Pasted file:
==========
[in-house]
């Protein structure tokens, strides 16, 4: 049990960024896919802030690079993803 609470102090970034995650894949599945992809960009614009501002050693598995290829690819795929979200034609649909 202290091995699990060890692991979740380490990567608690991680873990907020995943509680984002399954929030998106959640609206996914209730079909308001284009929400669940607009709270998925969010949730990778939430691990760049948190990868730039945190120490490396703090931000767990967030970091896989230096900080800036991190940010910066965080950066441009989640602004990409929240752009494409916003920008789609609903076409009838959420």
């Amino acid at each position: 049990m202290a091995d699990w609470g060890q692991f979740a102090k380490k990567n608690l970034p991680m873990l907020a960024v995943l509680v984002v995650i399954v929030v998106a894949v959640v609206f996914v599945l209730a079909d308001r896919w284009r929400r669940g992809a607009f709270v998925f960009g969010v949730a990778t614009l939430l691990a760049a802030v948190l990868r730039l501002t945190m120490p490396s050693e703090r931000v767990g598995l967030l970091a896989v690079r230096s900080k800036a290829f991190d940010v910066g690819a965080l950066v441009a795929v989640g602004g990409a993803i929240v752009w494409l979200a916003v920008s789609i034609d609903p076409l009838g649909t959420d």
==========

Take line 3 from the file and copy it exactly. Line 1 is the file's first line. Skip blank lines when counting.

């Amino acid at each position: 049990m202290a091995d699990w609470g060890q692991f979740a102090k380490k990567n608690l970034p991680m873990l907020a960024v995943l509680v984002v995650i399954v929030v998106a894949v959640v609206f996914v599945l209730a079909d308001r896919w284009r929400r669940g992809a607009f709270v998925f960009g969010v949730a990778t614009l939430l691990a760049a802030v948190l990868r730039l501002t945190m120490p490396s050693e703090r931000v767990g598995l967030l970091a896989v690079r230096s900080k800036a290829f991190d940010v910066g690819a965080l950066v441009a795929v989640g602004g990409a993803i929240v752009w494409l979200a916003v920008s789609i034609d609903p076409l009838g649909t959420d």